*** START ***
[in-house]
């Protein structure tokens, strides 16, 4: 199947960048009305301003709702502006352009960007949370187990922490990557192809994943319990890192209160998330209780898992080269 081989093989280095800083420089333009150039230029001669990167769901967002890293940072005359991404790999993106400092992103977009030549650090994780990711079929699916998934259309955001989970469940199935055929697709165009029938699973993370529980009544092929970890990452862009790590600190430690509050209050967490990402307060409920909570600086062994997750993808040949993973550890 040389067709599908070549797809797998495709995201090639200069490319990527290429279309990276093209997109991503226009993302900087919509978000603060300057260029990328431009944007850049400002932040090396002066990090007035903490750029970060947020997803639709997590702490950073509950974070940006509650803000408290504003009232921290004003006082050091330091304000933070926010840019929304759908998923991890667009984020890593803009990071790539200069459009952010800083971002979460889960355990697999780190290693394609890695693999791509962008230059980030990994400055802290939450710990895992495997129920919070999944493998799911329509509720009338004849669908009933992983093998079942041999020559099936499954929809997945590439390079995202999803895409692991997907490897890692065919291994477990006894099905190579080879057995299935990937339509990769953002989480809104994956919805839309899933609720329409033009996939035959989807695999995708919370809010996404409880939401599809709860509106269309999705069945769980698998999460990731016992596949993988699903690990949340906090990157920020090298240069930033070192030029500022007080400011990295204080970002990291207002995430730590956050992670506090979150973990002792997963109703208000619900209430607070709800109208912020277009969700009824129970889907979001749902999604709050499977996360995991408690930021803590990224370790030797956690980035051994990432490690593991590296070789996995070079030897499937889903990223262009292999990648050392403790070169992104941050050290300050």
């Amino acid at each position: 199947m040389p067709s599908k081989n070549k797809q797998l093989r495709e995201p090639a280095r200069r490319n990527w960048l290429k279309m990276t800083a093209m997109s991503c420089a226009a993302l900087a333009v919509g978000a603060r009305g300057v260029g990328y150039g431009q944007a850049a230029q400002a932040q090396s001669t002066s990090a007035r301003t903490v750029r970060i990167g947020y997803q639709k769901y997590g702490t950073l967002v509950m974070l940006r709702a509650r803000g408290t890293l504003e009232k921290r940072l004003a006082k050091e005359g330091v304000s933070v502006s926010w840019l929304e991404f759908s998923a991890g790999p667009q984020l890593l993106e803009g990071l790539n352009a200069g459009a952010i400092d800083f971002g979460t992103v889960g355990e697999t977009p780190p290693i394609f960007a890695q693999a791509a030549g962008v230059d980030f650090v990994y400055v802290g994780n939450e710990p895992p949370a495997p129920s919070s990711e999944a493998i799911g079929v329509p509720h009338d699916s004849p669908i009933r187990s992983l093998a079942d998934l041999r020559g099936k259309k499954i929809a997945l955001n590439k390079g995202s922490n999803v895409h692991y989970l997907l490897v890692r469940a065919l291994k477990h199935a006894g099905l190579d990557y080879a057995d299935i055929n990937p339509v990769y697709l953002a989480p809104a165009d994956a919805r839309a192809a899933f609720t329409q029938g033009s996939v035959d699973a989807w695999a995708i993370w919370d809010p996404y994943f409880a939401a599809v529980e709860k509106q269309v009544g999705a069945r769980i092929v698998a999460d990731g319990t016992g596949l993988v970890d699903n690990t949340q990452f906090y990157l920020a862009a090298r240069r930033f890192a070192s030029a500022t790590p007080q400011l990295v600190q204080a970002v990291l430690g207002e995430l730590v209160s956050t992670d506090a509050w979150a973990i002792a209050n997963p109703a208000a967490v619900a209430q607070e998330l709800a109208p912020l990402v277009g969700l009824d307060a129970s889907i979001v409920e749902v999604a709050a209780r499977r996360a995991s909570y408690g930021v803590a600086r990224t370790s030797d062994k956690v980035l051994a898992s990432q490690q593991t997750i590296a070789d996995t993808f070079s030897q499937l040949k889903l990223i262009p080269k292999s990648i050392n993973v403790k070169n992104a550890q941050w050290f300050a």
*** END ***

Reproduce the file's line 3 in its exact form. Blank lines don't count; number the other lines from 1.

């Amino acid at each position: 199947m040389p067709s599908k081989n070549k797809q797998l093989r495709e995201p090639a280095r200069r490319n990527w960048l290429k279309m990276t800083a093209m997109s991503c420089a226009a993302l900087a333009v919509g978000a603060r009305g300057v260029g990328y150039g431009q944007a850049a230029q400002a932040q090396s001669t002066s990090a007035r301003t903490v750029r970060i990167g947020y997803q639709k769901y997590g702490t950073l967002v509950m974070l940006r709702a509650r803000g408290t890293l504003e009232k921290r940072l004003a006082k050091e005359g330091v304000s933070v502006s926010w840019l929304e991404f759908s998923a991890g790999p667009q984020l890593l993106e803009g990071l790539n352009a200069g459009a952010i400092d800083f971002g979460t992103v889960g355990e697999t977009p780190p290693i394609f960007a890695q693999a791509a030549g962008v230059d980030f650090v990994y400055v802290g994780n939450e710990p895992p949370a495997p129920s919070s990711e999944a493998i799911g079929v329509p509720h009338d699916s004849p669908i009933r187990s992983l093998a079942d998934l041999r020559g099936k259309k499954i929809a997945l955001n590439k390079g995202s922490n999803v895409h692991y989970l997907l490897v890692r469940a065919l291994k477990h199935a006894g099905l190579d990557y080879a057995d299935i055929n990937p339509v990769y697709l953002a989480p809104a165009d994956a919805r839309a192809a899933f609720t329409q029938g033009s996939v035959d699973a989807w695999a995708i993370w919370d809010p996404y994943f409880a939401a599809v529980e709860k509106q269309v009544g999705a069945r769980i092929v698998a999460d990731g319990t016992g596949l993988v970890d699903n690990t949340q990452f906090y990157l920020a862009a090298r240069r930033f890192a070192s030029a500022t790590p007080q400011l990295v600190q204080a970002v990291l430690g207002e995430l730590v209160s956050t992670d506090a509050w979150a973990i002792a209050n997963p109703a208000a967490v619900a209430q607070e998330l709800a109208p912020l990402v277009g969700l009824d307060a129970s889907i979001v409920e749902v999604a709050a209780r499977r996360a995991s909570y408690g930021v803590a600086r990224t370790s030797d062994k956690v980035l051994a898992s990432q490690q593991t997750i590296a070789d996995t993808f070079s030897q499937l040949k889903l990223i262009p080269k292999s990648i050392n993973v403790k070169n992104a550890q941050w050290f300050a």